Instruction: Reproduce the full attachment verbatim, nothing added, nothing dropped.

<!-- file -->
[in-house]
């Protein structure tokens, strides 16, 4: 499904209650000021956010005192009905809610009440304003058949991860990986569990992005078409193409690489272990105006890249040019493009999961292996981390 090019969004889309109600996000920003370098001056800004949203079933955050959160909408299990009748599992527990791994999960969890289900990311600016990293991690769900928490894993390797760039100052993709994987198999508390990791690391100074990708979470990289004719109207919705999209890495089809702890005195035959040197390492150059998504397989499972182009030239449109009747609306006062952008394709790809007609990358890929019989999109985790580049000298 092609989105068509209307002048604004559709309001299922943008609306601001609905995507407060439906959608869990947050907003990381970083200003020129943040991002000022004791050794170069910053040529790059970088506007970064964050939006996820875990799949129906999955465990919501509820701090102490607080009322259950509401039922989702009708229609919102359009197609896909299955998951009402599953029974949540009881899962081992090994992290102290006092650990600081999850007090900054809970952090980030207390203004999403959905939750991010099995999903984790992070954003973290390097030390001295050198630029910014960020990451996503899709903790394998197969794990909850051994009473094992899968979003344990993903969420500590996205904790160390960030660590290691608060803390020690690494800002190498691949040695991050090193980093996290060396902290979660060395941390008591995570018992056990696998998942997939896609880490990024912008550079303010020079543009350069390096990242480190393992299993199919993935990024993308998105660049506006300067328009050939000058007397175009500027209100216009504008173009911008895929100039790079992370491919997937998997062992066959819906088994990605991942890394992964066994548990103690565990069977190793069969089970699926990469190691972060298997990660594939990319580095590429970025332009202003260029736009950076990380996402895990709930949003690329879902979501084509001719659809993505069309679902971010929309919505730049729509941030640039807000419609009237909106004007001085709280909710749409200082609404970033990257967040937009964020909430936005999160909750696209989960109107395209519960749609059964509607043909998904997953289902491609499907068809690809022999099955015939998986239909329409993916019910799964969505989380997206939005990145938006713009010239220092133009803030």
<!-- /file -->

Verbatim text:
[in-house]
């Protein structure tokens, strides 16, 4: 499904209650000021956010005192009905809610009440304003058949991860990986569990992005078409193409690489272990105006890249040019493009999961292996981390 090019969004889309109600996000920003370098001056800004949203079933955050959160909408299990009748599992527990791994999960969890289900990311600016990293991690769900928490894993390797760039100052993709994987198999508390990791690391100074990708979470990289004719109207919705999209890495089809702890005195035959040197390492150059998504397989499972182009030239449109009747609306006062952008394709790809007609990358890929019989999109985790580049000298 092609989105068509209307002048604004559709309001299922943008609306601001609905995507407060439906959608869990947050907003990381970083200003020129943040991002000022004791050794170069910053040529790059970088506007970064964050939006996820875990799949129906999955465990919501509820701090102490607080009322259950509401039922989702009708229609919102359009197609896909299955998951009402599953029974949540009881899962081992090994992290102290006092650990600081999850007090900054809970952090980030207390203004999403959905939750991010099995999903984790992070954003973290390097030390001295050198630029910014960020990451996503899709903790394998197969794990909850051994009473094992899968979003344990993903969420500590996205904790160390960030660590290691608060803390020690690494800002190498691949040695991050090193980093996290060396902290979660060395941390008591995570018992056990696998998942997939896609880490990024912008550079303010020079543009350069390096990242480190393992299993199919993935990024993308998105660049506006300067328009050939000058007397175009500027209100216009504008173009911008895929100039790079992370491919997937998997062992066959819906088994990605991942890394992964066994548990103690565990069977190793069969089970699926990469190691972060298997990660594939990319580095590429970025332009202003260029736009950076990380996402895990709930949003690329879902979501084509001719659809993505069309679902971010929309919505730049729509941030640039807000419609009237909106004007001085709280909710749409200082609404970033990257967040937009964020909430936005999160909750696209989960109107395209519960749609059964509607043909998904997953289902491609499907068809690809022999099955015939998986239909329409993916019910799964969505989380997206939005990145938006713009010239220092133009803030």